Received a delightful message from Phil Pope (see previous post), claiming to be "honoured" (as who should not) by his mention in this blog - but disclaiming any credit for the Sooty song.
Which leaves Steve Brown in the frame ... only it now occurs to me that as the melody of Swanee was unaltered in the Huddlines broadcast - even the verse was used - adding topical lyrics would not have been beyond the capabilities of any number of writers who contributed to the show over the years. I can't remember the whole of the verse as sung by Roy Hudd in the broadcast but I do recall in place of the original's "Somehow I feel / Your love is real" his chuckling treatment of the new-minted description of the vanished bear -
He's small and blonde,- a fragment which I decided, on balance, not to incorporate into my oration.
He waves his wand...
I think (but am not certain) that the Corbett father-son friction would have been around 1977-78, but I don't know whether that was when it became a news item, so I can't even be precise about the year Huddlines might have picked up on the story.
A few more details can be found here in an article written on the eve of Matthew Corbett's final TV show, although my memory of the Tibballs book suggests that when Harry is quoted in the article as saying "my son had cleaned me out" he may have been making a literal reference to all the tiny, painstakingly constructed Sooty sets being removed from his workrooms as part of the deal with his son; in the Tibballs book he talks about feeling red hot needles were going through him as he watched all this precious cargo - his life, in effect - being loaded up and taken away.
Anyway, if you can find the Tibballs book, The Secret Life of Sooty, I strongly recommend it. Very cheap at the moment on the marketplace of a certain well-known shopping website if you can't get to Wolverhampton or they no longer have it in stock. But why not have breakfast at the Mander Centre anyway? Or pop into the art gallery? I believe it is the voice of Neville "Noddy" Holder who provides information in the lift.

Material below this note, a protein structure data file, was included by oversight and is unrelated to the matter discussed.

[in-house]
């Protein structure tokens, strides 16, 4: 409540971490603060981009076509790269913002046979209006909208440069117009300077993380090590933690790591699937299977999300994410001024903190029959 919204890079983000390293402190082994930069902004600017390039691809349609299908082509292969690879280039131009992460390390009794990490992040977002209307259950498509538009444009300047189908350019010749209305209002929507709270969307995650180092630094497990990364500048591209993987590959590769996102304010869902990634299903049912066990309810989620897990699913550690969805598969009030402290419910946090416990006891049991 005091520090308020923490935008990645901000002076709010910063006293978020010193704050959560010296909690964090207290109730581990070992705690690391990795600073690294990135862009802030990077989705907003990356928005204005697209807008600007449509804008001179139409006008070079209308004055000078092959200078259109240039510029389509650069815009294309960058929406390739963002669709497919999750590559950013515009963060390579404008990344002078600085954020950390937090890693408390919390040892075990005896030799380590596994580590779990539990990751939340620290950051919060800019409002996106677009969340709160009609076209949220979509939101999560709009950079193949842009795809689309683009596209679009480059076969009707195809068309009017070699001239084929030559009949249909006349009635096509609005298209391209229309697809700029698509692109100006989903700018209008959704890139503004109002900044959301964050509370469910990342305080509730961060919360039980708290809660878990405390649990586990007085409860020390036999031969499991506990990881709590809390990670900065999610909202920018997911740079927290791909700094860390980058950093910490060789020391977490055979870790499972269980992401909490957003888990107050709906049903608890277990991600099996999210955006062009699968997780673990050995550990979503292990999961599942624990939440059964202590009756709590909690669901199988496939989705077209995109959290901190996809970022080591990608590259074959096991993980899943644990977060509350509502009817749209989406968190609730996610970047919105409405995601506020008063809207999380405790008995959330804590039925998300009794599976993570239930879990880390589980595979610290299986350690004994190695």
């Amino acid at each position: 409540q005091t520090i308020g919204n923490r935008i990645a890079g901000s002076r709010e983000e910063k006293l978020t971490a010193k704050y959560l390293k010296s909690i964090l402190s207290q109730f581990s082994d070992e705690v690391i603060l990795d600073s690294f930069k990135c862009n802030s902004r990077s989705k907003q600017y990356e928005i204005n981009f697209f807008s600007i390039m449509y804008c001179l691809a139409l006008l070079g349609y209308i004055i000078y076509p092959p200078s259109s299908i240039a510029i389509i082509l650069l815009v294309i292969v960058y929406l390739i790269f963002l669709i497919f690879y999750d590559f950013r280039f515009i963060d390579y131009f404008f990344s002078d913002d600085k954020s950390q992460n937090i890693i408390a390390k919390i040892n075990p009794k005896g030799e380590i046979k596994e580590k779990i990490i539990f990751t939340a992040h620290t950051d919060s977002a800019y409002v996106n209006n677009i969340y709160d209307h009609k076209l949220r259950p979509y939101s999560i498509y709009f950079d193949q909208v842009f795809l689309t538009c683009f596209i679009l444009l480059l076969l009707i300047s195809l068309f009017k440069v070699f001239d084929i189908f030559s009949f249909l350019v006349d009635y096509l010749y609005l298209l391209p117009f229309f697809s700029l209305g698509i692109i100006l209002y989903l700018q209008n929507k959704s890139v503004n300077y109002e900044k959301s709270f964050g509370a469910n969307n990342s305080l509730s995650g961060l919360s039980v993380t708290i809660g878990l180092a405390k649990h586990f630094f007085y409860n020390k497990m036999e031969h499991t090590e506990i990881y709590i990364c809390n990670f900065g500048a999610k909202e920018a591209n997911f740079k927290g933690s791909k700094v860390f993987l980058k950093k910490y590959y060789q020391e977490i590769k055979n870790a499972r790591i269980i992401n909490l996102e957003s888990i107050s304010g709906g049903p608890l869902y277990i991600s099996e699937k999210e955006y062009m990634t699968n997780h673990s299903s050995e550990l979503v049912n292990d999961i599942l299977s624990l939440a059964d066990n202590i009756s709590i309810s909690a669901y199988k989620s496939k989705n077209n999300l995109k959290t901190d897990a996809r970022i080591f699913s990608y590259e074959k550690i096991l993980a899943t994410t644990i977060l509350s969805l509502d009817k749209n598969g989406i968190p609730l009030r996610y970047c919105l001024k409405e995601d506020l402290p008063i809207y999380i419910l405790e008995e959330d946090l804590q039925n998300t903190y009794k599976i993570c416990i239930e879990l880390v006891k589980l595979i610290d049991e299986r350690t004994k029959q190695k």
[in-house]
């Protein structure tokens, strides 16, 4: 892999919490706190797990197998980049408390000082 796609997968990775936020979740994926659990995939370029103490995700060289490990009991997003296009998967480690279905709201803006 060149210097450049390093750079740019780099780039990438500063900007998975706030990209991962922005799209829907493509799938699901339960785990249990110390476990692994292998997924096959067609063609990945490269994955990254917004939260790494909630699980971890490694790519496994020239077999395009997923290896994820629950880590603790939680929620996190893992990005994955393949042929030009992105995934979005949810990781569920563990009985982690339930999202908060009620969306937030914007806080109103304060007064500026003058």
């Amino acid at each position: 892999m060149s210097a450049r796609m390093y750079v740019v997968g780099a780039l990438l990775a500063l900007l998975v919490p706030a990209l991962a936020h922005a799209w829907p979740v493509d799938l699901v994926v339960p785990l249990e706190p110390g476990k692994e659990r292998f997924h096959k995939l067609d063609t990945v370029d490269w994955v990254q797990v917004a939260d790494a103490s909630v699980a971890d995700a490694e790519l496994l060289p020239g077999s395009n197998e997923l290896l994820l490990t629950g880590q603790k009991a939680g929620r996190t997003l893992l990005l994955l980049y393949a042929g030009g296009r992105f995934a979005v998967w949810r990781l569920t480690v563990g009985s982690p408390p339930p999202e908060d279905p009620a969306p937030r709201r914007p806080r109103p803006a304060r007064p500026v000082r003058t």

Irving Caesar (above, with business partner) earlier. He was the lyricist of the original Swanee: it wasn't a George and Ira Gershwin composition. And mighty Caesar it was who penned those deathless lyrics for Tea for Two:
Day will breakNot to mention the lyrics for Animal Crackers - howzabout that for a hat trick? Or I Want to be Happy, Crazy Rhythm ... oh, and Just a Gigolo. Born, ooh, ages ago, he survived to be one of the major interviewees in Tony Palmer's major 70s TV series All You Need Is Love: the Story of Popular Music (recently issued on DVD and recommended watching - read my review here). Don't know whether it was in that series or elsewhere but I have a vague memory of Sammy Cahn (I think) praising the above - although I do wonder what the narrator's colleagues thought of him, much as I occasionally feel a vague but nonetheless real concern about Chuck Berry's relations - no, I'm not referring to the Mann Act but that slightly disturbing detail in Memphis:
And you'll awake
And start to bake
A sugar cake
For me to take
For all the boys to see ...
She did not leave her numberBehaviour which conjures for me a Mice and Men-type relationship in that wider world beyond the immediate concerns of the song. Maybe Chuck promised Aunt Clara he'd look after him?
But I know who placed the call
Cause my uncle took the message
And he wrote it on the wall.
Anyway I see, somewhat to my astonishment, that Irving Caesar carried on until 1996 so in theory he could have heard that parody of his song. (Read the wikipedia page on Swanee here - there are links to other pages and recordings.) I have, however, read a reference to the song's being one of the few Gershwin compositions in the public domain, which may be why it appealed to whoever added the lyrics for Huddlines - no one to complain at liberties taken (the Goons' assault on Unchained Melody was suppressed for many years, for example).
This is not, repeat not, the end of the investigation but all I can say for the moment is to reiterate that Mr Pope has been eliminated from our enquiries. So if there are no further questions for the moment, gentlemen ... thank you.